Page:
Hiss retained a corps of distinguished lawyers, but his "reputational defense" was the core of his strategy. It was not enough.
Eventually, Hiss and Chambers squared off in a joint appearance, which famously boosted Richard Nixon to public prominence. Until this point, Chambers had not charged Hiss with spying. Hiss challenged Chambers to make his accusations outside the committee room, and Chambers accommodated him.
After that, Hiss sued for libel. When Hiss's attorney deposed Chambers, Chambers produced documents he had hidden for more than a decade, including the famous "Pumpkin Papers." The upshot was that two counts of perjury were brought against Hiss -- one for denying he knew Chambers after 1936, and the other for passing stolen documents to him.
Hiss's first trial resulted in a hung jury. But in the second trial, the government introduced the typewriter used to copy the stolen documents, and proved it had belonged to the Hisses. The defendant's legal team countered, however, that the typewriter itself was a forgery, and this, too, became part of the ongoing Hiss defense.
Hiss nevertheless was convicted, and he served three years of a five-year sentence.
Hiss's Attempts to Vindicate Himself
White offers a fascinating account of Hiss's prison time, and his development of an agenda for vindication.
White describes Hiss's careful attempt, while in prison, to accommodate, subordinate, and ingratiate himself. This was necessary, in part, for survival purposes; after all, he was a "commie traitor," and easy prey for a convict eager to make a patriotic name for himself. But Hiss blended in well, offering no complaints, despite what White acknowledges as more than his share of deprivations and injustices. In prison parlance he was a "knockabout guy." Years later, reflecting on the possibility of prison for Nixon and his associates, Hiss said: "Don't ever send anybody to jail, it's a terrible place."
After his release, Priscilla resisted Hiss's plans for public vindication, preferring for them to disappear and change their names. Not Alger; he insisted on being Alger Hiss, A Man Wronged. He was adamant that he would vindicate his reputation and convince the public he was innocent. His large measure of success in doing so, until his death in November 1996, testified to his fortitude and determination.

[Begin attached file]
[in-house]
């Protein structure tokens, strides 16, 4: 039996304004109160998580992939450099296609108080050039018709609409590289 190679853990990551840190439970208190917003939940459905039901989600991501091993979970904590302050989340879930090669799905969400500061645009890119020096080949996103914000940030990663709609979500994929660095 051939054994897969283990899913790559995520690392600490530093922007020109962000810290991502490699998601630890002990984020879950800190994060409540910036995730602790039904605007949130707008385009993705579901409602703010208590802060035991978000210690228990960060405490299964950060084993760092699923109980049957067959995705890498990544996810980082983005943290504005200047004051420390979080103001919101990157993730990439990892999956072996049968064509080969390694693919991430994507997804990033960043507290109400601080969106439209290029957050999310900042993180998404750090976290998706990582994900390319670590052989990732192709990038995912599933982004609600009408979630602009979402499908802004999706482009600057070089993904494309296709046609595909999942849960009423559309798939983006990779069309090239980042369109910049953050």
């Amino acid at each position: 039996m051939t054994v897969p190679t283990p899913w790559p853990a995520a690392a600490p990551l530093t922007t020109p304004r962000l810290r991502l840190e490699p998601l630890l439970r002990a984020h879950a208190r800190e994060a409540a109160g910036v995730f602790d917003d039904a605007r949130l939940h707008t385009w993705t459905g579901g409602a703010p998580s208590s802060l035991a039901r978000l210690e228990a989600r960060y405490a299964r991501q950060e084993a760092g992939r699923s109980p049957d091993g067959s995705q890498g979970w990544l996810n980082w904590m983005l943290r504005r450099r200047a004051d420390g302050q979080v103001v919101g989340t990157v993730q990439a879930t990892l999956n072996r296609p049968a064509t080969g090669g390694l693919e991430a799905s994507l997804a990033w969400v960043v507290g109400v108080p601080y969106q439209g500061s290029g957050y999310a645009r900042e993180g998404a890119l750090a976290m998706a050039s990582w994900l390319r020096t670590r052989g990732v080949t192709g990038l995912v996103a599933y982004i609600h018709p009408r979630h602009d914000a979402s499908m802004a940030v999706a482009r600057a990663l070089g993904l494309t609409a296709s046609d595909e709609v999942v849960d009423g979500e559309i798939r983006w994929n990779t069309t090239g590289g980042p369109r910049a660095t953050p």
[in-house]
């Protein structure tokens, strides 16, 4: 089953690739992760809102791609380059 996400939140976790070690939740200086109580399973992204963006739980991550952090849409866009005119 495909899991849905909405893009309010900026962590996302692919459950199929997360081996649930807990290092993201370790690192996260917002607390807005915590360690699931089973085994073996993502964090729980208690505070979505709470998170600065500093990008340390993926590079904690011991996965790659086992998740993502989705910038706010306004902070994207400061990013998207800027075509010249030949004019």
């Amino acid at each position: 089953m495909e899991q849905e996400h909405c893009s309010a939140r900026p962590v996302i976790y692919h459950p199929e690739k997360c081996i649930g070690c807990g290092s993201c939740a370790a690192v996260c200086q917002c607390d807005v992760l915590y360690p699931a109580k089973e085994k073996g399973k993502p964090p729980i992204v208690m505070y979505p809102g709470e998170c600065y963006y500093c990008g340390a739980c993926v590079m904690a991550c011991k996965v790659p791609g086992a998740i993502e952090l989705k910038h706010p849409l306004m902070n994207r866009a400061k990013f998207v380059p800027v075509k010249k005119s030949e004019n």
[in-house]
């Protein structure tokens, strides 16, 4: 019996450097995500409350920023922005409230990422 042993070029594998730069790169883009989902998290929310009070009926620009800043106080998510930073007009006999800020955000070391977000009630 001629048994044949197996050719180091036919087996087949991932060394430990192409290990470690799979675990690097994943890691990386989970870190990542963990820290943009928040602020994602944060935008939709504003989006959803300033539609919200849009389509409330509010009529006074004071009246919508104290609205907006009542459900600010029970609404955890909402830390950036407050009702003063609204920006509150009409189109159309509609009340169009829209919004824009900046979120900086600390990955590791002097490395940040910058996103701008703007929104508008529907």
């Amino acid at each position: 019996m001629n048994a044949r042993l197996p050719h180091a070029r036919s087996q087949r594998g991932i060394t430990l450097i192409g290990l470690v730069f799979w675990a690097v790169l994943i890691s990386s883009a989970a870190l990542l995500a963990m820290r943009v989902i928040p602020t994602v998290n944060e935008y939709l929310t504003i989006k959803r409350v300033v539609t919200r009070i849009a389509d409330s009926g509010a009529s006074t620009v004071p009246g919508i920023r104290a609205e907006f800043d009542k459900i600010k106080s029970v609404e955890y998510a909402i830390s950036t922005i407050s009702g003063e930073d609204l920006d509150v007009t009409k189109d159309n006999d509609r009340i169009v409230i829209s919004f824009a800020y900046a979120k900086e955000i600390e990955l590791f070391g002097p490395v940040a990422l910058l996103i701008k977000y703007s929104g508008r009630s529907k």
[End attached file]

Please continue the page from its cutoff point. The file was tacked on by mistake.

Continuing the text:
Despite Strong Evidence of Guilt, Hiss Convinced Many of His Innocence
Following his release in the mid-50s, at the peak of Cold War hysteria, Hiss's following appeared limited to aging New Dealers and old-line progressives. But a decade later, Vietnam and Watergate provided a new context for Hiss's restoration, as both events underscored the possibility of governmental deceit.
Younger audiences on college campuses came to hear Hiss, not as a Cold War relic, but as a man wronged by an unjust, corrupt government. Hiss confidently asserted that the pendulum had swung again to a "liberal-progressive trend in politics." His government pension was restored; J. Edgar Hoover was dead, and under increasing critical scrutiny; President Nixon resigned in disgrace, lost his law license, and Hiss regained his.
Hiss's cup, by then, appeared full. Still, in an interview with his son for Rolling Stone, he called for more public assistance, hoping "those who may know [would] come forward" because he still followed "every lead , ... working for the vindication I'm eventually going to get." O. J. Simpson could not have said it better.
Allen Weinstein's landmark study, Perjury, published in 1977, should have dispelled any lingering doubts about Hiss's guilt. Based on government files and his extensive research into Communist spying, Weinstein concluded that Hiss indeed had lied. Weinstein, then a liberal history professor, began by assuming Hiss's innocence, and gained access to Hiss's files. But, in the end, the weight of evidence convinced Weinstein that Chambers had told the truth. Weinstein's book was impressive history, in its sweep and its scope.